A Productive Fake has a Stake: Unnaming in THE OWLS

September 11, 2009

Over the past few days I’ve been teaching my recent writing about fake docs on YouTube to my Media Studies seniors, while thinking a lot about THE OWLS (and reading Trans Theory, more on this below) and chatting with my friend and colleague, Jennifer Friedlander, on her recent writing on art-world scams and reality-TV shams, as inflected by Lacan and Zizek. It’s enough to make a girl’s head swim with delight, below some avenues of flight (please, please, please respond, these ideas are new, and dangerous, and open to change):

While we were making THE OWLS, Campbell X, our “sound-man” (she’s a talented British director in her own right) noted in one of our talking-head interviews (the crew and cast were interviewed across the production about the themes and meta-themes of the film: queer cinema and identity, lesbian culture, aging, and the like) that as an English-woman of Caribbean descent she found it important that the two black characters in the film (played by Cheryl Dunye and Skyler Cooper) respectively, were not NAMED as black in the screenplay. The B-team (shooting the “documentary” component of the film), myself, Mariah Garnett and Rhys Ernst discussed (on camera) with Campbell the productive potential for unknowing in such post-identity moves.

Skyler and Lisa, Sky and Lily, THE OWLS

Skyler and Lisa, Sky and Lily, THE OWLS

How could we guess the complex intellectual, artistic, and political ripples that would surface just the next day upon the visit to our set of theorist and activist Jack Halberstam to engage the cast in discussions of trans vs. butch identity and politics. For it came to our attention that the film’s six characters were also unnamed in relation to their gender/sexuality identification, although, given Cheryl’s interests, the assumption was that all the characters were probably women, who were lesbians, and mostly butch. Just so, it turned out that Skyler chose to play her character Skye, as an androgynous looking but female identified woman, just as she chooses to enact herself.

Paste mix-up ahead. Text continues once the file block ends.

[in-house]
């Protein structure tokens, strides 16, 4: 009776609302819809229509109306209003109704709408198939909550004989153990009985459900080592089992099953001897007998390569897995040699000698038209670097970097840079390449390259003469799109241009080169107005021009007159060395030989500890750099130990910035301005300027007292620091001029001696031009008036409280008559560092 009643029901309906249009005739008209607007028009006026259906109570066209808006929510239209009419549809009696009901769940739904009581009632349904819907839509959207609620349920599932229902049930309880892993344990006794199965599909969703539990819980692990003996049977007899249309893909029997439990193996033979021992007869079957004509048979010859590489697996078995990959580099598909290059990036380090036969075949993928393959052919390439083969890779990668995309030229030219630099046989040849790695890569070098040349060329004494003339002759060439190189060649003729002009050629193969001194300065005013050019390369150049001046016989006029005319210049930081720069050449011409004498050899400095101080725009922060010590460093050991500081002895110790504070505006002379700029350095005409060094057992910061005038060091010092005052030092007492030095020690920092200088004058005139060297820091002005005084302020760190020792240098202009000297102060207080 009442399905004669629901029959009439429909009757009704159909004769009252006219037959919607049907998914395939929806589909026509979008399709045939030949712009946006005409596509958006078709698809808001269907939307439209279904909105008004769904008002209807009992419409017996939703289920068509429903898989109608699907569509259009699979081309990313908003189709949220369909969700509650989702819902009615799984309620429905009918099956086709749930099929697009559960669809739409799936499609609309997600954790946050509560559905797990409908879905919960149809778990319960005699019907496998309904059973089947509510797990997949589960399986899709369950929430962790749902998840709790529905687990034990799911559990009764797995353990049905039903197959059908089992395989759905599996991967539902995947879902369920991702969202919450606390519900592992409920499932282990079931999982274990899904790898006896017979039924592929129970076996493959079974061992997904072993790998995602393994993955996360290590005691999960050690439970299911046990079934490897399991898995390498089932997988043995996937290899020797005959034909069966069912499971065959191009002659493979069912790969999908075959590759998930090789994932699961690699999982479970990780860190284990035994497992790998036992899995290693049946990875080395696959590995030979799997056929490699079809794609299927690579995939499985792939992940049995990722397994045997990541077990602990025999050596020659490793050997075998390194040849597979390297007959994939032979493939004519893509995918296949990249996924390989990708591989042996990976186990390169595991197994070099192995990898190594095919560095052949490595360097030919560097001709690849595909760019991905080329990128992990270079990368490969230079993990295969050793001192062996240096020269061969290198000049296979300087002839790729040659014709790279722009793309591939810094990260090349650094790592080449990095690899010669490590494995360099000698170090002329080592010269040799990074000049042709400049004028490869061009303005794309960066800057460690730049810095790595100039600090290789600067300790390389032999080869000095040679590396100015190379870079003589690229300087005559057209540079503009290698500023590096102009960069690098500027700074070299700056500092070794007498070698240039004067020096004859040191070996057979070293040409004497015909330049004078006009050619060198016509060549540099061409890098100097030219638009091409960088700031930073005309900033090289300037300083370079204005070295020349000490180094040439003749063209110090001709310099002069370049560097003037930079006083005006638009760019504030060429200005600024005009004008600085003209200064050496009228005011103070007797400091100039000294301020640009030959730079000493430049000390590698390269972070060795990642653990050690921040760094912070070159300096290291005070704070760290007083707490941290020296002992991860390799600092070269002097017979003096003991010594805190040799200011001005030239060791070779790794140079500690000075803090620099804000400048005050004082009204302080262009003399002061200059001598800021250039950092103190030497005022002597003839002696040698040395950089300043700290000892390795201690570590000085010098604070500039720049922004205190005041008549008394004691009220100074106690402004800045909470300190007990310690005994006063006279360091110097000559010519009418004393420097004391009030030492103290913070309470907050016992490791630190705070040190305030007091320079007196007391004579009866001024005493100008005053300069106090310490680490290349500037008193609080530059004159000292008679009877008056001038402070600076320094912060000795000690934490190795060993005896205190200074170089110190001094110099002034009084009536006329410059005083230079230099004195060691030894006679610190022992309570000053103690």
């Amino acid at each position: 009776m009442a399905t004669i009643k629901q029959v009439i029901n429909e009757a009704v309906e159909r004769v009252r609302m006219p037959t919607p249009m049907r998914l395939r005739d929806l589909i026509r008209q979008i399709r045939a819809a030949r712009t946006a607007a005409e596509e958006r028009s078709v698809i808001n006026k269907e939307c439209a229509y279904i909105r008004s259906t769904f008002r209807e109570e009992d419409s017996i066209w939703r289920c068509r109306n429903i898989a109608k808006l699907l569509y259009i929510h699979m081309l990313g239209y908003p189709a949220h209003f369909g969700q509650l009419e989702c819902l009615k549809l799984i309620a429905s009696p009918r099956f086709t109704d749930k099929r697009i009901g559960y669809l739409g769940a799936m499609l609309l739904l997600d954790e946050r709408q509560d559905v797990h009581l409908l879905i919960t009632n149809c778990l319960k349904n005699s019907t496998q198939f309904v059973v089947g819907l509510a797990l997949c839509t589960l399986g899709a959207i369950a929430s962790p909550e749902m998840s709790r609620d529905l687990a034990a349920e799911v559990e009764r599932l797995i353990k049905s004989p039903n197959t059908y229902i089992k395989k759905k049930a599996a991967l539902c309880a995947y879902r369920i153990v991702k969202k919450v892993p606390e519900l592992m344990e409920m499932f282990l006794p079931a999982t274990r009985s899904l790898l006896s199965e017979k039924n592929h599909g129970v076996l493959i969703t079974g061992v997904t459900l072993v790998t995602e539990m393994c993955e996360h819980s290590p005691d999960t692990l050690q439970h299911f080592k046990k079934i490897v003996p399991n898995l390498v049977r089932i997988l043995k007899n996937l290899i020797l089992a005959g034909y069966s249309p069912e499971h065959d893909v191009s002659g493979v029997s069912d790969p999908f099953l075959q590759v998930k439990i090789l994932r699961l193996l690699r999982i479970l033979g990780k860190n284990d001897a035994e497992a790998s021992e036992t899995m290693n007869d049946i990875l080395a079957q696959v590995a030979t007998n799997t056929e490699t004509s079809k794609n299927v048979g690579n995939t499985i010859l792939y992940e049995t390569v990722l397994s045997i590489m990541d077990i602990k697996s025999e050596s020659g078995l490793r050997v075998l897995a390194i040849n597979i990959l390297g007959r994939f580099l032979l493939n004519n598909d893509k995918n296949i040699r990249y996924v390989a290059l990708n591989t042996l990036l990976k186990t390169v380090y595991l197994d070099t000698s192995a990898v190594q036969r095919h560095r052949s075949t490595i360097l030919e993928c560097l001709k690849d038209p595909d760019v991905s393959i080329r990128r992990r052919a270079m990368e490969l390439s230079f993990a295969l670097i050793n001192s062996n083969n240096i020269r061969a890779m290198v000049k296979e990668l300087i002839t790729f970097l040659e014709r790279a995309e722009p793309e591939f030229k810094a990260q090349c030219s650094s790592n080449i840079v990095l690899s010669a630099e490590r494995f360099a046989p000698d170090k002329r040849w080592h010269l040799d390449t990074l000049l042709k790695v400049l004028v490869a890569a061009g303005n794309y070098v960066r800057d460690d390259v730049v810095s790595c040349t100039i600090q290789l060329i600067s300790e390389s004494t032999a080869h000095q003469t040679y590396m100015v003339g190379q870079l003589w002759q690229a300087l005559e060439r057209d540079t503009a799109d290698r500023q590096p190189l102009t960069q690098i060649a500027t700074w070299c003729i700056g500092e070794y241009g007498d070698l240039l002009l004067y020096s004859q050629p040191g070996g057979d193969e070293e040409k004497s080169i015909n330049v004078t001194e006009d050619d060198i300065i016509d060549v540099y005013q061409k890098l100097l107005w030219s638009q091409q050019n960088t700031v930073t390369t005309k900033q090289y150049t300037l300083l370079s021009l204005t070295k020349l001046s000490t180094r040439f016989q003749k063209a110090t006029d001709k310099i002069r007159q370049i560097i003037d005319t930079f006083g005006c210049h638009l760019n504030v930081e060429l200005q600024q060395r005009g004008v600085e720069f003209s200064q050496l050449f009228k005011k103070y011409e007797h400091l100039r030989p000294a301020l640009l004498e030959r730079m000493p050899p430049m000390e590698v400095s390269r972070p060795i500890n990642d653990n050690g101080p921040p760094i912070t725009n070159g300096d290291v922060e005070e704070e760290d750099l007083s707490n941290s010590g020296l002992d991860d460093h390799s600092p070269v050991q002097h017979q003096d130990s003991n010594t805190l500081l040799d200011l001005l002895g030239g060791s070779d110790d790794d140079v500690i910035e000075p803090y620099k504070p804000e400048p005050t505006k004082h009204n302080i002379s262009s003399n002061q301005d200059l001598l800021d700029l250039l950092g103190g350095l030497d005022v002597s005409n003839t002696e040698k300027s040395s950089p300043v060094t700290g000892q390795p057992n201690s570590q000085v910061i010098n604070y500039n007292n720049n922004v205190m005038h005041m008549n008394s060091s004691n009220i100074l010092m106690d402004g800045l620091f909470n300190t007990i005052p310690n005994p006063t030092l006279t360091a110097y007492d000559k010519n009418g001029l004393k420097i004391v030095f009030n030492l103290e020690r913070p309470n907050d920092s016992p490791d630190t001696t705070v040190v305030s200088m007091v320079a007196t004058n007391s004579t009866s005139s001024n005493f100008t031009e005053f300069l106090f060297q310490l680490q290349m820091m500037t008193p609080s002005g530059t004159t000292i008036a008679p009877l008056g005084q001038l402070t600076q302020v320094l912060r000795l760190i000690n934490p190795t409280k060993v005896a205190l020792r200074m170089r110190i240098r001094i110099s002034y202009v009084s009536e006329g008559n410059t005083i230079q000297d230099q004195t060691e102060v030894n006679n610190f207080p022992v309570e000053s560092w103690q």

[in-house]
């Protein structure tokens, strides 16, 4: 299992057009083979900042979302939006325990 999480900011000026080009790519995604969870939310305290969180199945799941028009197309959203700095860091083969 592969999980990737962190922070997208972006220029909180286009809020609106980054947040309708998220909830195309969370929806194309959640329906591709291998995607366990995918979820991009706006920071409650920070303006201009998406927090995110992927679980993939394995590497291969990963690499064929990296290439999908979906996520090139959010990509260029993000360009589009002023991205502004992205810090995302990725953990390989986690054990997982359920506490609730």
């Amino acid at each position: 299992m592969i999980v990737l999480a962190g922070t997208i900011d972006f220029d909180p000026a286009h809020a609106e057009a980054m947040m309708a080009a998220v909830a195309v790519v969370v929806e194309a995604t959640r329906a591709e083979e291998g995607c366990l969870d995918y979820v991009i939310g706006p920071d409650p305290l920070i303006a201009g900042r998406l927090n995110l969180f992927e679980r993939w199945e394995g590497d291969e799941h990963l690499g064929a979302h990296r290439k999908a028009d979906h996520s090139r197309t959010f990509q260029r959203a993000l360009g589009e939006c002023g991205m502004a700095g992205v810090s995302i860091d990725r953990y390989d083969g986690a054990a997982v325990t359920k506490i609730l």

Some of the B-team, Rhys and Mariah, THE OWLS

Some of the B-team, Rhys and Mariah, THE OWLS

And here the so-called “generational divide” presented itself, on one “side,” the nostalgic celebration of the lesbian or female or feminist, on the other the seeking for gender and sexual unmooring. During Jack’s talking head interview, he identified as “transgenderd butch” and then suggested that trans-people still need to be named (or counter-intuitively moored) because unknowing leaves them unseen, as fresh and fragile and mostly invisible is this position, even as post-trans theory hopes for the differences between performativity and materiality, the image and the body to remain unfastened and unfixed.

Carol, Cheryl, THE OWLS (all photos by Love)

Carol, Cheryl, THE OWLS (all photos by Love)

Which brings the theoretical and political concerns that I’ve been toying with her, most recently, to a certain sort of front and center. Unknowing and unnaming, like any tactics or forms, are only relevant in relation to goals, communities, bodies, and practices. They too must at times float and at others be fixed. While the unknowing of race is liberating for Cheryl, Skyler and Campbell, the unnaming of trans silences for Jack, Mariah, Rhys and Deak Evgenikos. The ironic free-fall I’ve been thinking about lately, the place where the difference between the “real” and the “fake,” the known and the unknowable, the fixed and the uncertain are indeterminate is an unproductive place of muddle (if perhaps fleeting fun) until it is attached to something that matters: a stake in the future. A stake, which signifies the hard, mean and cutting over the soft, drab, and unmoving (of say the anchor).

As we discussed in class yesterday, while it once seemed enough to work towards a future where people learned that there was a critical distance between themselves and the “objective” or “ideological” productions of dominant culture, this knowledge, so obviously secured in what Friedlander identifies as the contemporary audience’s “knowing very well but even so” is not enough if it occurs in isolation, as an end in itself, unlinked to a body, a movement, or best of all, a project of becoming.

Lisa and Campbell, THE OWLS (photo by Love)

Lisa and Campbell, THE OWLS (photo by Love)

Whereas in my recent writing I had been wanting an anchor (to the “Real,” or what Zizek calls “the shock of the truth”), I now reconsider this to be an attachment and a commitment to a dream of a better reality.

8 Responses to “A Productive Fake has a Stake: Unnaming in THE OWLS”

  1. Campbellx Says:

    I think the thing about Skye (Skyler Cooper) and Carol (Cheryl Dunye) who are of African descent in this film is that their bodies embody their ethnicity enough. Don’t you think?

    They also do not use the signs and signifiers common in mainstream film to keep reminding the audience that they are African American.

    This may leave the audience free to explore other aspects of the characters’ personalities/genders/generational divide issues. The conversation between Carol and Skye about Audre Lorde was a pivotal one in looking at a chasm of knowledge between the two women that seemed to be unfillable.